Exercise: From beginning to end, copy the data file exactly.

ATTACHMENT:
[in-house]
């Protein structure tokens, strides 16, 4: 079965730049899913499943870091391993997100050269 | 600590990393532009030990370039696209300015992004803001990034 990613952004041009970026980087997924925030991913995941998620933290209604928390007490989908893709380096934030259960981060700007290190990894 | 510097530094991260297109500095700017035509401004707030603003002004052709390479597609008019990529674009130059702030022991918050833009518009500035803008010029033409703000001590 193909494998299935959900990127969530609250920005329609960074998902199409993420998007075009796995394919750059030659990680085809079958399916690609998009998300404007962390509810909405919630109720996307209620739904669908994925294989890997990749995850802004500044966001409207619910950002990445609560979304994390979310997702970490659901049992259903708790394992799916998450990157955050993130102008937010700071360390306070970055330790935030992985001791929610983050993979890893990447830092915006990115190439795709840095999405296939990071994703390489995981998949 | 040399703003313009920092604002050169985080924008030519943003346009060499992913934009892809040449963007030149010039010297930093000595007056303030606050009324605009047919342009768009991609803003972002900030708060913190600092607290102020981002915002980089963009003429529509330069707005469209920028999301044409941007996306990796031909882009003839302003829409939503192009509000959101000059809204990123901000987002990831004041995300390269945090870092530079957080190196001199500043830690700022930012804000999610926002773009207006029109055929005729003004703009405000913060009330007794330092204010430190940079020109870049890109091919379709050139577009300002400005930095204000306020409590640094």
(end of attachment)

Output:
[in-house]
């Protein structure tokens, strides 16, 4: 079965730049899913499943870091391993997100050269 | 600590990393532009030990370039696209300015992004803001990034 990613952004041009970026980087997924925030991913995941998620933290209604928390007490989908893709380096934030259960981060700007290190990894 | 510097530094991260297109500095700017035509401004707030603003002004052709390479597609008019990529674009130059702030022991918050833009518009500035803008010029033409703000001590 193909494998299935959900990127969530609250920005329609960074998902199409993420998007075009796995394919750059030659990680085809079958399916690609998009998300404007962390509810909405919630109720996307209620739904669908994925294989890997990749995850802004500044966001409207619910950002990445609560979304994390979310997702970490659901049992259903708790394992799916998450990157955050993130102008937010700071360390306070970055330790935030992985001791929610983050993979890893990447830092915006990115190439795709840095999405296939990071994703390489995981998949 | 040399703003313009920092604002050169985080924008030519943003346009060499992913934009892809040449963007030149010039010297930093000595007056303030606050009324605009047919342009768009991609803003972002900030708060913190600092607290102020981002915002980089963009003429529509330069707005469209920028999301044409941007996306990796031909882009003839302003829409939503192009509000959101000059809204990123901000987002990831004041995300390269945090870092530079957080190196001199500043830690700022930012804000999610926002773009207006029109055929005729003004703009405000913060009330007794330092204010430190940079020109870049890109091919379709050139577009300002400005930095204000306020409590640094």